Web 2.0 has crept into the everyday work place, FaceTime reports

Internet applications have almost entirely penetrated the work place, with 97 percent of respondents to a new survey being released today saying they use at least one Internet application. That’s up from 85 percent a year ago, according to FaceTime, which makes work place monitoring and Internet security software.

That raises a tough question for employers. If I’m using Facebook during the day, am I goofing off or extending my professional network in a way that will ultimately benefit the company?

About 79 percent of workers use Facebook, LinkedIn or YouTube at work for business reasons. But 82 percent say they use these sites and other social networks and social media sites for personal reasons. About 51 percent of workers use social networks at least once a day. And 26 percent access the sites several times a day. The most common work-related reasons: professional networking (54 percent), research (52 percent), and learning about colleagues (52 percent). LinkedIn is the most commonly used site for professional purposes (62 percent) while 55 percent use YouTube for personal reasons.

The top web applications used at work include web conferencing, streaming audio and web-based email. About 82 percent of employees now use web conferencing, up from 72 percent last year. In two thirds of the companies polled, there are eight or more web applications in use, up three-fold from 2005, the first year when FaceTime started doing the study. About 54 percent of those polled use file sharing software.

Some of this spells trouble. About 73 of IT managers report at least one Internet-related attack at their organization at some time in the past. Viruses, Trojan horses and worms (59 percent) are most common, followed by spyware (57 percent) for a close second. About 37 percent of IT managers say they found employees who used non-compliant applications with respect to protecting company intellectual property. About 27 percent say their employees have unintentionally released secret company information. A typical incident requires 22 hours of employee time to deal with the information leaks, with costs running more than $50,000 in a month. (Now, when you’re reading this, keep in mind that FaceTime makes money by selling Internet security products, and so this part of the study is clearly self-interested. FaceTime commissioned NewDiligence, a market research firm, to conduct the survey in September.)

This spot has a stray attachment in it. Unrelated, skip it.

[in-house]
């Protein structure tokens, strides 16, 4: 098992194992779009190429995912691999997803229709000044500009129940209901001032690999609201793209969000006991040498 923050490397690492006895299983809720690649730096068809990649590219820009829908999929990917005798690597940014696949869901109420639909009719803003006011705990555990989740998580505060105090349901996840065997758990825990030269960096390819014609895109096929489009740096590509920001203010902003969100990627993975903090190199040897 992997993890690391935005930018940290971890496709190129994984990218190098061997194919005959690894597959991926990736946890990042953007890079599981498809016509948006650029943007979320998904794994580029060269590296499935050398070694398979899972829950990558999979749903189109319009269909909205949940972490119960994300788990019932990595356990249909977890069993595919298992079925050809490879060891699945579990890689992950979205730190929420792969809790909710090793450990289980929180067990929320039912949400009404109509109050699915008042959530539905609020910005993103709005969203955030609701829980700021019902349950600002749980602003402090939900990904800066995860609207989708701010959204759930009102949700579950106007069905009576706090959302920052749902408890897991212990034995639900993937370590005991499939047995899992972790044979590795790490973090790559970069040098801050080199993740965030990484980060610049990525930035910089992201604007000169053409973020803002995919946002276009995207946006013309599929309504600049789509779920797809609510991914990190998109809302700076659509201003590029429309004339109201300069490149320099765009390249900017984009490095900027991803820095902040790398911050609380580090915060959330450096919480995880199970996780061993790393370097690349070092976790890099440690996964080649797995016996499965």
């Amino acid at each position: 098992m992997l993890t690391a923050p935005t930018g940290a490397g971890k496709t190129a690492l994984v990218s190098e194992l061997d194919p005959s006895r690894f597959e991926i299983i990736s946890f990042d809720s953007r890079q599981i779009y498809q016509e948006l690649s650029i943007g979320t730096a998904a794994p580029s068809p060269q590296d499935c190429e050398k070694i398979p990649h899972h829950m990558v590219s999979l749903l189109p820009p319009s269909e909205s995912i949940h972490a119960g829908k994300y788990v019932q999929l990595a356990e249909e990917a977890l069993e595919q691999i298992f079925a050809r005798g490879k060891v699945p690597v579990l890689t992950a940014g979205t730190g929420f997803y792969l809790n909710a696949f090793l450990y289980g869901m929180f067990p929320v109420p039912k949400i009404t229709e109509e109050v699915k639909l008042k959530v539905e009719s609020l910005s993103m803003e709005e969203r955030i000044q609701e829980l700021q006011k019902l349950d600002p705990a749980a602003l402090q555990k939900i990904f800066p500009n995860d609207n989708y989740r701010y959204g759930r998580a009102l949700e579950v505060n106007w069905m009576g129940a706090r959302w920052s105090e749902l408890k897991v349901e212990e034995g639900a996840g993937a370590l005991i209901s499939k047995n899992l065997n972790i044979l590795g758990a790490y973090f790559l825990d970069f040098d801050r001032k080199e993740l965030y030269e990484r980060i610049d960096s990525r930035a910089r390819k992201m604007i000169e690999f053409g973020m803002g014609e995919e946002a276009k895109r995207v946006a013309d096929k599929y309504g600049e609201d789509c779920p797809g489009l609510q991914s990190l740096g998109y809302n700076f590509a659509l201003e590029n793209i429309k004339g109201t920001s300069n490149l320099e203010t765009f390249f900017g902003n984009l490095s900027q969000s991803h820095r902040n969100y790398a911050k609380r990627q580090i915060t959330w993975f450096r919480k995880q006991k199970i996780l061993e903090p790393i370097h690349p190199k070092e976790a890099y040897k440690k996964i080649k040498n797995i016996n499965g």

Three out of four employees use their work computers for personal reasons. About 90 percent look at email, 84 percent look at non-work web sites, and 68 percent use it for banking or personal finance. On the other hand, 85 percent of employees use their home computers for work.

Another interesting tidbit: If corporate attorneys asked IT managers to reproduce the logs of an employee’s instant messages, 51 percent would not be able to do it.

FaceTime surveyed more than 500 IT managers and employees to determine the impact of social networks and web sites on employee behavior.